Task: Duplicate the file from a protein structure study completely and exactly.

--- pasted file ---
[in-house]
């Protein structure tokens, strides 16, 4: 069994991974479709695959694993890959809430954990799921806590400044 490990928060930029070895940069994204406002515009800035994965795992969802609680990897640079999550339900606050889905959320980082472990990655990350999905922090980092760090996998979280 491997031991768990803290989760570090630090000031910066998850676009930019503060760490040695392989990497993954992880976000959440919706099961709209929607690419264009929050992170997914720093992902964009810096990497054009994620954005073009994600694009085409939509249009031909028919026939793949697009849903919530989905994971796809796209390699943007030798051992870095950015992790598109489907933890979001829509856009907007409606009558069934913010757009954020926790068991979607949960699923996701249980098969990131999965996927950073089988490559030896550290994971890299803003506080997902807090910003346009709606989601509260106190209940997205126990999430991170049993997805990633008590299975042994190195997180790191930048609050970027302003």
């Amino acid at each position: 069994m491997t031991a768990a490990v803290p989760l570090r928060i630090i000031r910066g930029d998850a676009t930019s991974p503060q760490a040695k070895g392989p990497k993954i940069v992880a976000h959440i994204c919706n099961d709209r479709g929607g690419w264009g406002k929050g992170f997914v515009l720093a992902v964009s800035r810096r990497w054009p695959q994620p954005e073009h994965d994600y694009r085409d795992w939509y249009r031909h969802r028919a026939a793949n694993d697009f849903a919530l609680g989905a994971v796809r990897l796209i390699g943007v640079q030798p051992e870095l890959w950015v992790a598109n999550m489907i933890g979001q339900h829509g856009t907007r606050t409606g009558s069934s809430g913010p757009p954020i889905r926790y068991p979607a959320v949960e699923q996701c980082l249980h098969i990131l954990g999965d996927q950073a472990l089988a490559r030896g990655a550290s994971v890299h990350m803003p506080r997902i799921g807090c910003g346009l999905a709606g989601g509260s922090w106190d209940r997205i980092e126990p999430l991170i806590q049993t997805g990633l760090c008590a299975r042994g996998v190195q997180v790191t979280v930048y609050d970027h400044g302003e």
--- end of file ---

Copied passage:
[in-house]
């Protein structure tokens, strides 16, 4: 069994991974479709695959694993890959809430954990799921806590400044 490990928060930029070895940069994204406002515009800035994965795992969802609680990897640079999550339900606050889905959320980082472990990655990350999905922090980092760090996998979280 491997031991768990803290989760570090630090000031910066998850676009930019503060760490040695392989990497993954992880976000959440919706099961709209929607690419264009929050992170997914720093992902964009810096990497054009994620954005073009994600694009085409939509249009031909028919026939793949697009849903919530989905994971796809796209390699943007030798051992870095950015992790598109489907933890979001829509856009907007409606009558069934913010757009954020926790068991979607949960699923996701249980098969990131999965996927950073089988490559030896550290994971890299803003506080997902807090910003346009709606989601509260106190209940997205126990999430991170049993997805990633008590299975042994190195997180790191930048609050970027302003």
């Amino acid at each position: 069994m491997t031991a768990a490990v803290p989760l570090r928060i630090i000031r910066g930029d998850a676009t930019s991974p503060q760490a040695k070895g392989p990497k993954i940069v992880a976000h959440i994204c919706n099961d709209r479709g929607g690419w264009g406002k929050g992170f997914v515009l720093a992902v964009s800035r810096r990497w054009p695959q994620p954005e073009h994965d994600y694009r085409d795992w939509y249009r031909h969802r028919a026939a793949n694993d697009f849903a919530l609680g989905a994971v796809r990897l796209i390699g943007v640079q030798p051992e870095l890959w950015v992790a598109n999550m489907i933890g979001q339900h829509g856009t907007r606050t409606g009558s069934s809430g913010p757009p954020i889905r926790y068991p979607a959320v949960e699923q996701c980082l249980h098969i990131l954990g999965d996927q950073a472990l089988a490559r030896g990655a550290s994971v890299h990350m803003p506080r997902i799921g807090c910003g346009l999905a709606g989601g509260s922090w106190d209940r997205i980092e126990p999430l991170i806590q049993t997805g990633l760090c008590a299975r042994g996998v190195q997180v790191t979280v930048y609050d970027h400044g302003e």